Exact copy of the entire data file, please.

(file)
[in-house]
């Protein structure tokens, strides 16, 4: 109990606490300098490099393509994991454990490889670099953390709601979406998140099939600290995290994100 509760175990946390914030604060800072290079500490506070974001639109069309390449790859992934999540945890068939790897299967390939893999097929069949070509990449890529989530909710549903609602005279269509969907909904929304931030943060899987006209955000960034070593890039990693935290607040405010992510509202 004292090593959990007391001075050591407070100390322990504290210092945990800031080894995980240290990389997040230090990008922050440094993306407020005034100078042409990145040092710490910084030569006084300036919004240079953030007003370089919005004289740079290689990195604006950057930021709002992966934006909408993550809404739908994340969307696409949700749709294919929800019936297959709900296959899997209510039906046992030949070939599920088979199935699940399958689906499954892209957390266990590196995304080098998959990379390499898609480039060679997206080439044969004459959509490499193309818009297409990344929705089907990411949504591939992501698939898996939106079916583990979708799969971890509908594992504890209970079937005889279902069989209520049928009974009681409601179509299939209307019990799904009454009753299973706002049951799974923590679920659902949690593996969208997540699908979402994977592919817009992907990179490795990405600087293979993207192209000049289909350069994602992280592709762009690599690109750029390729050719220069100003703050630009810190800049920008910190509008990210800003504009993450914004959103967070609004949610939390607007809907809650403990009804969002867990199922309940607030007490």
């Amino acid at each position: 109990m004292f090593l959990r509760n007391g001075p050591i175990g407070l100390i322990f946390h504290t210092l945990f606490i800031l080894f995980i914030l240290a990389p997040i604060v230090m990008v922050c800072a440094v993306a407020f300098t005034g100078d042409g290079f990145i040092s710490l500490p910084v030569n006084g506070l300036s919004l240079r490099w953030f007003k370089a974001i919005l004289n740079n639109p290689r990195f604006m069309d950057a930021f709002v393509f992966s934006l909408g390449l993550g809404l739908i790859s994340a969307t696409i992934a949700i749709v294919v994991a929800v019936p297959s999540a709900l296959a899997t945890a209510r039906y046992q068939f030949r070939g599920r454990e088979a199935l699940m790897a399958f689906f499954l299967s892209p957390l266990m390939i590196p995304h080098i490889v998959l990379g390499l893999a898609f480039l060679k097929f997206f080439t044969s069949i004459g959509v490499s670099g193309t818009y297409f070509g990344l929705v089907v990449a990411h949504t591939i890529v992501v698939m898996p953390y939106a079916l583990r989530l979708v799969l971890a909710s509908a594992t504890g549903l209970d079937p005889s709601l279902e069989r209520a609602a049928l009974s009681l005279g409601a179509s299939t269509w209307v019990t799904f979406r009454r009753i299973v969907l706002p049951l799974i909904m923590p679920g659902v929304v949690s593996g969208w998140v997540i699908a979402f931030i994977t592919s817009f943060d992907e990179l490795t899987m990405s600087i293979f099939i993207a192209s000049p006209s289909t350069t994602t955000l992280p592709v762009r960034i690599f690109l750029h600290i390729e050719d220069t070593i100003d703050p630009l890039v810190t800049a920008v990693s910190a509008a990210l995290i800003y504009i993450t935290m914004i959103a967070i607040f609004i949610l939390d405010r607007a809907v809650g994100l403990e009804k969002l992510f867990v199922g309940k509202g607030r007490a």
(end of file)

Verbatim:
[in-house]
């Protein structure tokens, strides 16, 4: 109990606490300098490099393509994991454990490889670099953390709601979406998140099939600290995290994100 509760175990946390914030604060800072290079500490506070974001639109069309390449790859992934999540945890068939790897299967390939893999097929069949070509990449890529989530909710549903609602005279269509969907909904929304931030943060899987006209955000960034070593890039990693935290607040405010992510509202 004292090593959990007391001075050591407070100390322990504290210092945990800031080894995980240290990389997040230090990008922050440094993306407020005034100078042409990145040092710490910084030569006084300036919004240079953030007003370089919005004289740079290689990195604006950057930021709002992966934006909408993550809404739908994340969307696409949700749709294919929800019936297959709900296959899997209510039906046992030949070939599920088979199935699940399958689906499954892209957390266990590196995304080098998959990379390499898609480039060679997206080439044969004459959509490499193309818009297409990344929705089907990411949504591939992501698939898996939106079916583990979708799969971890509908594992504890209970079937005889279902069989209520049928009974009681409601179509299939209307019990799904009454009753299973706002049951799974923590679920659902949690593996969208997540699908979402994977592919817009992907990179490795990405600087293979993207192209000049289909350069994602992280592709762009690599690109750029390729050719220069100003703050630009810190800049920008910190509008990210800003504009993450914004959103967070609004949610939390607007809907809650403990009804969002867990199922309940607030007490």
């Amino acid at each position: 109990m004292f090593l959990r509760n007391g001075p050591i175990g407070l100390i322990f946390h504290t210092l945990f606490i800031l080894f995980i914030l240290a990389p997040i604060v230090m990008v922050c800072a440094v993306a407020f300098t005034g100078d042409g290079f990145i040092s710490l500490p910084v030569n006084g506070l300036s919004l240079r490099w953030f007003k370089a974001i919005l004289n740079n639109p290689r990195f604006m069309d950057a930021f709002v393509f992966s934006l909408g390449l993550g809404l739908i790859s994340a969307t696409i992934a949700i749709v294919v994991a929800v019936p297959s999540a709900l296959a899997t945890a209510r039906y046992q068939f030949r070939g599920r454990e088979a199935l699940m790897a399958f689906f499954l299967s892209p957390l266990m390939i590196p995304h080098i490889v998959l990379g390499l893999a898609f480039l060679k097929f997206f080439t044969s069949i004459g959509v490499s670099g193309t818009y297409f070509g990344l929705v089907v990449a990411h949504t591939i890529v992501v698939m898996p953390y939106a079916l583990r989530l979708v799969l971890a909710s509908a594992t504890g549903l209970d079937p005889s709601l279902e069989r209520a609602a049928l009974s009681l005279g409601a179509s299939t269509w209307v019990t799904f979406r009454r009753i299973v969907l706002p049951l799974i909904m923590p679920g659902v929304v949690s593996g969208w998140v997540i699908a979402f931030i994977t592919s817009f943060d992907e990179l490795t899987m990405s600087i293979f099939i993207a192209s000049p006209s289909t350069t994602t955000l992280p592709v762009r960034i690599f690109l750029h600290i390729e050719d220069t070593i100003d703050p630009l890039v810190t800049a920008v990693s910190a509008a990210l995290i800003y504009i993450t935290m914004i959103a967070i607040f609004i949610l939390d405010r607007a809907v809650g994100l403990e009804k969002l992510f867990v199922g309940k509202g607030r007490a």